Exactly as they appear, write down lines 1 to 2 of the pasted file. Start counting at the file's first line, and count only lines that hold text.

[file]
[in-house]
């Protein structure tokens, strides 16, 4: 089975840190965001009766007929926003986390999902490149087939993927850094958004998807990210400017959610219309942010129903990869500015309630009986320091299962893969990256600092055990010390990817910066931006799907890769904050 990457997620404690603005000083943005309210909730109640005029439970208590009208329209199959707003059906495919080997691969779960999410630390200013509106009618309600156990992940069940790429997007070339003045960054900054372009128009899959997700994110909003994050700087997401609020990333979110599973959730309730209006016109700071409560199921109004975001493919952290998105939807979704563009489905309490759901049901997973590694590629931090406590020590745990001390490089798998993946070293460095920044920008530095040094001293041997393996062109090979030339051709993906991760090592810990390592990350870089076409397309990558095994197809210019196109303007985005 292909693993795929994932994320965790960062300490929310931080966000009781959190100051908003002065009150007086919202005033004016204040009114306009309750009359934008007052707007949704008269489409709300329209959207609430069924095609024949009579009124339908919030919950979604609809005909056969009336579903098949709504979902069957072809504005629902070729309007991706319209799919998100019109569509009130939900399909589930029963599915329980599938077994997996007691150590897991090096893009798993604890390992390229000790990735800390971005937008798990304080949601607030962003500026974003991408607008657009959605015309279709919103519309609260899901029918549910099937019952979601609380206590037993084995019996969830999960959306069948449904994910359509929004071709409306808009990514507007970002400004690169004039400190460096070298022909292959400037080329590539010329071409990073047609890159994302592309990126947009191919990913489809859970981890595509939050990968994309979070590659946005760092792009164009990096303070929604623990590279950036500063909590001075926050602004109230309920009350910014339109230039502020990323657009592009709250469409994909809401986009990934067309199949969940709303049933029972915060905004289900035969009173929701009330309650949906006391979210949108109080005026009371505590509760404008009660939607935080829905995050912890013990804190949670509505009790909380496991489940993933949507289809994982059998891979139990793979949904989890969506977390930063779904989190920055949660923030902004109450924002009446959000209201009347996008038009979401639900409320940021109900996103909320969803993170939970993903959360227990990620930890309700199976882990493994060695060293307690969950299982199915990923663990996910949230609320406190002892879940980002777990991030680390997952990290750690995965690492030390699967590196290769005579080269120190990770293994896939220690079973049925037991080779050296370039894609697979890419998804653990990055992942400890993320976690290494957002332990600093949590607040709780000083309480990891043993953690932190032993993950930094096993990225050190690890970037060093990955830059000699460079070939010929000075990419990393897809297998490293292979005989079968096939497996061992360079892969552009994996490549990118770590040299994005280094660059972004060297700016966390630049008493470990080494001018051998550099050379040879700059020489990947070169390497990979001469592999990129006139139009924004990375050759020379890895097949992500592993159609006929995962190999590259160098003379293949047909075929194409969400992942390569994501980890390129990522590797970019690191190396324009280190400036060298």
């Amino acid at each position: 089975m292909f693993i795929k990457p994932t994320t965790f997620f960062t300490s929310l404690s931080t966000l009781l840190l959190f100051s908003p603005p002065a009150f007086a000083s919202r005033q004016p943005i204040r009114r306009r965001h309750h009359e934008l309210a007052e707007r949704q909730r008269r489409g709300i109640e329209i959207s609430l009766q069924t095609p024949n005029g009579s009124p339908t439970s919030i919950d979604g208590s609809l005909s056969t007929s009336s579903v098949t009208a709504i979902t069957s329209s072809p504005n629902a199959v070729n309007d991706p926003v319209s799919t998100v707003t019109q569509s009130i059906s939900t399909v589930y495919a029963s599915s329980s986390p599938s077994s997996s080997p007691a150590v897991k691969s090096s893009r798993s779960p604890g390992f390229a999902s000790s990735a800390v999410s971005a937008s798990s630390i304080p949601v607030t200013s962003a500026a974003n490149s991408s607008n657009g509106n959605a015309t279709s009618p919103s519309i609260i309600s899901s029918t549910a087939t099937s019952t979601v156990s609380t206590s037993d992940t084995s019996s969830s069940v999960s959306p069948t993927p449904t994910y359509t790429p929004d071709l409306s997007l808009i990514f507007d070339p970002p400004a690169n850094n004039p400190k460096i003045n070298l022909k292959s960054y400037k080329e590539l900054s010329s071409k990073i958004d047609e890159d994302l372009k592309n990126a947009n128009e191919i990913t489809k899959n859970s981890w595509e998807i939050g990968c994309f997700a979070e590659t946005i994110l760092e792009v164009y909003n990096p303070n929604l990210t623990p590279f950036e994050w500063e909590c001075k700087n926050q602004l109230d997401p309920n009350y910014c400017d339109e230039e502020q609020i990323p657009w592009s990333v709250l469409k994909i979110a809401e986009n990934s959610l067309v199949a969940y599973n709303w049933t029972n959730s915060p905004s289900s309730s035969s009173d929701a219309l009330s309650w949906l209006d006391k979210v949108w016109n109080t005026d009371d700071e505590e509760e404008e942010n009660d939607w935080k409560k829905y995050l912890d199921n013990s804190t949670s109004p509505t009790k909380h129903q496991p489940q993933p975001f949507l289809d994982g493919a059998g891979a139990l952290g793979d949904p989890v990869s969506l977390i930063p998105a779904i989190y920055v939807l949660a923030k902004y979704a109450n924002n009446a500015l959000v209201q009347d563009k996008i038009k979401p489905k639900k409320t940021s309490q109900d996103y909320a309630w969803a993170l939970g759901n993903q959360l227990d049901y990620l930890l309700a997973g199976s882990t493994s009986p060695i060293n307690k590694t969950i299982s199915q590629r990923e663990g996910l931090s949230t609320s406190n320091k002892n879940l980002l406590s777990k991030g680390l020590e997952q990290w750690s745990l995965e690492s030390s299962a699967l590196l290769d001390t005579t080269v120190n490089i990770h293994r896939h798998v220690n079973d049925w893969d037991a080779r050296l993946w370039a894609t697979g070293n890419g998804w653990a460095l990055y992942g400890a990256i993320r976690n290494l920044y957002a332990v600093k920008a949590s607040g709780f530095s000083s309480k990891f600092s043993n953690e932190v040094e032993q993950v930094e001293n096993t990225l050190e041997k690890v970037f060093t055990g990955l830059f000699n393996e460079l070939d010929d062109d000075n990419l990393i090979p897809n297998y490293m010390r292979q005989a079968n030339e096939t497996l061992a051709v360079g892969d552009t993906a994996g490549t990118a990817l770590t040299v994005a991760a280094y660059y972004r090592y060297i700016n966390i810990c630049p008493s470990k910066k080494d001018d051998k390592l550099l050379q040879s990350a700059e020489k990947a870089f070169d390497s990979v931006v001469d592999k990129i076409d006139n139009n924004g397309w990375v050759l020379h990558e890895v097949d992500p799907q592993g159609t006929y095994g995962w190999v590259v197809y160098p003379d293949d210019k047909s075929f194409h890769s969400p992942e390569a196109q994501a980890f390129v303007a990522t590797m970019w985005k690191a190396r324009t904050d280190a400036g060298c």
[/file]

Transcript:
[in-house]
């Protein structure tokens, strides 16, 4: 089975840190965001009766007929926003986390999902490149087939993927850094958004998807990210400017959610219309942010129903990869500015309630009986320091299962893969990256600092055990010390990817910066931006799907890769904050 990457997620404690603005000083943005309210909730109640005029439970208590009208329209199959707003059906495919080997691969779960999410630390200013509106009618309600156990992940069940790429997007070339003045960054900054372009128009899959997700994110909003994050700087997401609020990333979110599973959730309730209006016109700071409560199921109004975001493919952290998105939807979704563009489905309490759901049901997973590694590629931090406590020590745990001390490089798998993946070293460095920044920008530095040094001293041997393996062109090979030339051709993906991760090592810990390592990350870089076409397309990558095994197809210019196109303007985005 292909693993795929994932994320965790960062300490929310931080966000009781959190100051908003002065009150007086919202005033004016204040009114306009309750009359934008007052707007949704008269489409709300329209959207609430069924095609024949009579009124339908919030919950979604609809005909056969009336579903098949709504979902069957072809504005629902070729309007991706319209799919998100019109569509009130939900399909589930029963599915329980599938077994997996007691150590897991090096893009798993604890390992390229000790990735800390971005937008798990304080949601607030962003500026974003991408607008657009959605015309279709919103519309609260899901029918549910099937019952979601609380206590037993084995019996969830999960959306069948449904994910359509929004071709409306808009990514507007970002400004690169004039400190460096070298022909292959400037080329590539010329071409990073047609890159994302592309990126947009191919990913489809859970981890595509939050990968994309979070590659946005760092792009164009990096303070929604623990590279950036500063909590001075926050602004109230309920009350910014339109230039502020990323657009592009709250469409994909809401986009990934067309199949969940709303049933029972915060905004289900035969009173929701009330309650949906006391979210949108109080005026009371505590509760404008009660939607935080829905995050912890013990804190949670509505009790909380496991489940993933949507289809994982059998891979139990793979949904989890969506977390930063779904989190920055949660923030902004109450924002009446959000209201009347996008038009979401639900409320940021109900996103909320969803993170939970993903959360227990990620930890309700199976882990493994060695060293307690969950299982199915990923663990996910949230609320406190002892879940980002777990991030680390997952990290750690995965690492030390699967590196290769005579080269120190990770293994896939220690079973049925037991080779050296370039894609697979890419998804653990990055992942400890993320976690290494957002332990600093949590607040709780000083309480990891043993953690932190032993993950930094096993990225050190690890970037060093990955830059000699460079070939010929000075990419990393897809297998490293292979005989079968096939497996061992360079892969552009994996490549990118770590040299994005280094660059972004060297700016966390630049008493470990080494001018051998550099050379040879700059020489990947070169390497990979001469592999990129006139139009924004990375050759020379890895097949992500592993159609006929995962190999590259160098003379293949047909075929194409969400992942390569994501980890390129990522590797970019690191190396324009280190400036060298």